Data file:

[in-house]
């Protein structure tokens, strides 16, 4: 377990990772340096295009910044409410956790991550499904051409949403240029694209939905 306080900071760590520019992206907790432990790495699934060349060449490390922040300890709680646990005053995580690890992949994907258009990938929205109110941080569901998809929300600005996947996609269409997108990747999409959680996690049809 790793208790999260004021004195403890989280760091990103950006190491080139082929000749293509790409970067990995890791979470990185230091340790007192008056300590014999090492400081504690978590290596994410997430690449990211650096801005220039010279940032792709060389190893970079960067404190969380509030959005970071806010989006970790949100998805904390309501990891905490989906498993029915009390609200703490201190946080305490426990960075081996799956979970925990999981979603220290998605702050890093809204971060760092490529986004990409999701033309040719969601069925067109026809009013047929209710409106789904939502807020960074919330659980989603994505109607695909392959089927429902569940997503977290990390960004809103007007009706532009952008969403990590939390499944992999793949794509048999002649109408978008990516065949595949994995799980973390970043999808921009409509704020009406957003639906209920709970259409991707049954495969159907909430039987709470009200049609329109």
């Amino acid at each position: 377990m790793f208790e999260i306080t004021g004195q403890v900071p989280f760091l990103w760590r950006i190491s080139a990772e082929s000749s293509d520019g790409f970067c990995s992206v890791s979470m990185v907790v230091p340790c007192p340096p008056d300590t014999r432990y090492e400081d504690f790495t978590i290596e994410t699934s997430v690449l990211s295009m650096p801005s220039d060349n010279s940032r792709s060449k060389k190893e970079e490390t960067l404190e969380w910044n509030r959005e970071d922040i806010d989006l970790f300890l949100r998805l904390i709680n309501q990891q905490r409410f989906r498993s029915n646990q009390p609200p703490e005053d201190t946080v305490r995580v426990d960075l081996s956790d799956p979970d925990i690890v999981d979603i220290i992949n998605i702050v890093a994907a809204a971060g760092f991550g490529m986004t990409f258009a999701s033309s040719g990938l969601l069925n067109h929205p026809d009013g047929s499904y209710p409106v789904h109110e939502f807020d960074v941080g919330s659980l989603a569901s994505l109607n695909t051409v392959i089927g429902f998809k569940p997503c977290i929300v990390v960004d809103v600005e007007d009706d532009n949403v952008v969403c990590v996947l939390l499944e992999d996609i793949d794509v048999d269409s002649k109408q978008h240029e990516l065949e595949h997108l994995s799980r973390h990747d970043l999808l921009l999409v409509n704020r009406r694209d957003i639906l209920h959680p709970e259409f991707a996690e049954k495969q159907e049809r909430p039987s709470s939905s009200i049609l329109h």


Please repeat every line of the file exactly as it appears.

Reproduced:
[in-house]
């Protein structure tokens, strides 16, 4: 377990990772340096295009910044409410956790991550499904051409949403240029694209939905 306080900071760590520019992206907790432990790495699934060349060449490390922040300890709680646990005053995580690890992949994907258009990938929205109110941080569901998809929300600005996947996609269409997108990747999409959680996690049809 790793208790999260004021004195403890989280760091990103950006190491080139082929000749293509790409970067990995890791979470990185230091340790007192008056300590014999090492400081504690978590290596994410997430690449990211650096801005220039010279940032792709060389190893970079960067404190969380509030959005970071806010989006970790949100998805904390309501990891905490989906498993029915009390609200703490201190946080305490426990960075081996799956979970925990999981979603220290998605702050890093809204971060760092490529986004990409999701033309040719969601069925067109026809009013047929209710409106789904939502807020960074919330659980989603994505109607695909392959089927429902569940997503977290990390960004809103007007009706532009952008969403990590939390499944992999793949794509048999002649109408978008990516065949595949994995799980973390970043999808921009409509704020009406957003639906209920709970259409991707049954495969159907909430039987709470009200049609329109």
């Amino acid at each position: 377990m790793f208790e999260i306080t004021g004195q403890v900071p989280f760091l990103w760590r950006i190491s080139a990772e082929s000749s293509d520019g790409f970067c990995s992206v890791s979470m990185v907790v230091p340790c007192p340096p008056d300590t014999r432990y090492e400081d504690f790495t978590i290596e994410t699934s997430v690449l990211s295009m650096p801005s220039d060349n010279s940032r792709s060449k060389k190893e970079e490390t960067l404190e969380w910044n509030r959005e970071d922040i806010d989006l970790f300890l949100r998805l904390i709680n309501q990891q905490r409410f989906r498993s029915n646990q009390p609200p703490e005053d201190t946080v305490r995580v426990d960075l081996s956790d799956p979970d925990i690890v999981d979603i220290i992949n998605i702050v890093a994907a809204a971060g760092f991550g490529m986004t990409f258009a999701s033309s040719g990938l969601l069925n067109h929205p026809d009013g047929s499904y209710p409106v789904h109110e939502f807020d960074v941080g919330s659980l989603a569901s994505l109607n695909t051409v392959i089927g429902f998809k569940p997503c977290i929300v990390v960004d809103v600005e007007d009706d532009n949403v952008v969403c990590v996947l939390l499944e992999d996609i793949d794509v048999d269409s002649k109408q978008h240029e990516l065949e595949h997108l994995s799980r973390h990747d970043l999808l921009l999409v409509n704020r009406r694209d957003i639906l209920h959680p709970e259409f991707a996690e049954k495969q159907e049809r909430p039987s709470s939905s009200i049609l329109h």